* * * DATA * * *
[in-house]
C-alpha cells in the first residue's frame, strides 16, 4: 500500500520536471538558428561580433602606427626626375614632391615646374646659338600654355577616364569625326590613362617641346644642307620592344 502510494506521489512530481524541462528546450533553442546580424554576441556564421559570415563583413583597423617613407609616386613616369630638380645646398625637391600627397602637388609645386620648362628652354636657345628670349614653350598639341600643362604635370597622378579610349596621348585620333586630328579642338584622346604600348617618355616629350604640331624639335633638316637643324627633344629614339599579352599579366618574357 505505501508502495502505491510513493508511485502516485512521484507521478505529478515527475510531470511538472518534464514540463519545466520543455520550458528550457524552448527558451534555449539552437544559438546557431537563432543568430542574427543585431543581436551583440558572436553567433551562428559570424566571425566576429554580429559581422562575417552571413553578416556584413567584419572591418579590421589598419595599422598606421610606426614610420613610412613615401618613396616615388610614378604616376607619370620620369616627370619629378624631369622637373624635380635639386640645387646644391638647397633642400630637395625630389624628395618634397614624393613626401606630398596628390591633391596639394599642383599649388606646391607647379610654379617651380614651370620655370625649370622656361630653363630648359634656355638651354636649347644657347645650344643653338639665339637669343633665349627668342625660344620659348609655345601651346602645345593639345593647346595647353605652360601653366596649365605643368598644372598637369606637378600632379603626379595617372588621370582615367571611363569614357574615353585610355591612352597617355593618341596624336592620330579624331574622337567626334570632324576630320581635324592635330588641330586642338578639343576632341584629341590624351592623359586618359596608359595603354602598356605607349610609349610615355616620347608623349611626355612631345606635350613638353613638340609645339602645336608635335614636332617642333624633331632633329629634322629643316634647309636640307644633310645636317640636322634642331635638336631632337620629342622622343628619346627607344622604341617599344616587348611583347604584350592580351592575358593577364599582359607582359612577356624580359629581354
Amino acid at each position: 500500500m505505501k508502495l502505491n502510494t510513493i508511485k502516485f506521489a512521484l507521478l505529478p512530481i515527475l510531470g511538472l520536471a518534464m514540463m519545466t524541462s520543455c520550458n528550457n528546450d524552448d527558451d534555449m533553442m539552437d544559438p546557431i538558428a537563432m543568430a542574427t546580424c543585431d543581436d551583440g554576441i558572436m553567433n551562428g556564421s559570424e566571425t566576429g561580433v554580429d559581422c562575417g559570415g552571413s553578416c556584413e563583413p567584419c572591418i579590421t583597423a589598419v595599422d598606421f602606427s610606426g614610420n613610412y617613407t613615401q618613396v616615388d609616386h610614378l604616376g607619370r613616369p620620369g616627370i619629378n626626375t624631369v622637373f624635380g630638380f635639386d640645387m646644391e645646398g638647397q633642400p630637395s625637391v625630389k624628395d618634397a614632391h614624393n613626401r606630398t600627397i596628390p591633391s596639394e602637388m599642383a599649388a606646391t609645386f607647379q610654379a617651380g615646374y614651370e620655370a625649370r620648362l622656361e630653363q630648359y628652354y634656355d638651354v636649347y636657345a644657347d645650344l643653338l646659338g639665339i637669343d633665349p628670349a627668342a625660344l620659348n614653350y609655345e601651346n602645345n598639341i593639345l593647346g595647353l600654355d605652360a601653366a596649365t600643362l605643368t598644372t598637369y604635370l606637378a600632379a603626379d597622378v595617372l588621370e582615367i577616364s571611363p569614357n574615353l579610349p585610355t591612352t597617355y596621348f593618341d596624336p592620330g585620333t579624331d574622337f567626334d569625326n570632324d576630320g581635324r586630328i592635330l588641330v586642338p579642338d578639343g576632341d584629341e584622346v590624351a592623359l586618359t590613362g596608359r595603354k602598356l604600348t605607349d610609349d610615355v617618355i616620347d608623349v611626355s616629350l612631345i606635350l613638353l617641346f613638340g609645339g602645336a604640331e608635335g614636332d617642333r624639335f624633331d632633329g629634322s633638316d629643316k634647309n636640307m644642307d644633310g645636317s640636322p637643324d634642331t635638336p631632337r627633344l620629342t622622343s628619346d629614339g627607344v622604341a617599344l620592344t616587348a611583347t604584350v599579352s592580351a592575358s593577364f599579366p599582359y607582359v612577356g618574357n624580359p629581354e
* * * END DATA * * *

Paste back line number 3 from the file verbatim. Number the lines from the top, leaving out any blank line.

Amino acid at each position: 500500500m505505501k508502495l502505491n502510494t510513493i508511485k502516485f506521489a512521484l507521478l505529478p512530481i515527475l510531470g511538472l520536471a518534464m514540463m519545466t524541462s520543455c520550458n528550457n528546450d524552448d527558451d534555449m533553442m539552437d544559438p546557431i538558428a537563432m543568430a542574427t546580424c543585431d543581436d551583440g554576441i558572436m553567433n551562428g556564421s559570424e566571425t566576429g561580433v554580429d559581422c562575417g559570415g552571413s553578416c556584413e563583413p567584419c572591418i579590421t583597423a589598419v595599422d598606421f602606427s610606426g614610420n613610412y617613407t613615401q618613396v616615388d609616386h610614378l604616376g607619370r613616369p620620369g616627370i619629378n626626375t624631369v622637373f624635380g630638380f635639386d640645387m646644391e645646398g638647397q633642400p630637395s625637391v625630389k624628395d618634397a614632391h614624393n613626401r606630398t600627397i596628390p591633391s596639394e602637388m599642383a599649388a606646391t609645386f607647379q610654379a617651380g615646374y614651370e620655370a625649370r620648362l622656361e630653363q630648359y628652354y634656355d638651354v636649347y636657345a644657347d645650344l643653338l646659338g639665339i637669343d633665349p628670349a627668342a625660344l620659348n614653350y609655345e601651346n602645345n598639341i593639345l593647346g595647353l600654355d605652360a601653366a596649365t600643362l605643368t598644372t598637369y604635370l606637378a600632379a603626379d597622378v595617372l588621370e582615367i577616364s571611363p569614357n574615353l579610349p585610355t591612352t597617355y596621348f593618341d596624336p592620330g585620333t579624331d574622337f567626334d569625326n570632324d576630320g581635324r586630328i592635330l588641330v586642338p579642338d578639343g576632341d584629341e584622346v590624351a592623359l586618359t590613362g596608359r595603354k602598356l604600348t605607349d610609349d610615355v617618355i616620347d608623349v611626355s616629350l612631345i606635350l613638353l617641346f613638340g609645339g602645336a604640331e608635335g614636332d617642333r624639335f624633331d632633329g629634322s633638316d629643316k634647309n636640307m644642307d644633310g645636317s640636322p637643324d634642331t635638336p631632337r627633344l620629342t622622343s628619346d629614339g627607344v622604341a617599344l620592344t616587348a611583347t604584350v599579352s592580351a592575358s593577364f599579366p599582359y607582359v612577356g618574357n624580359p629581354e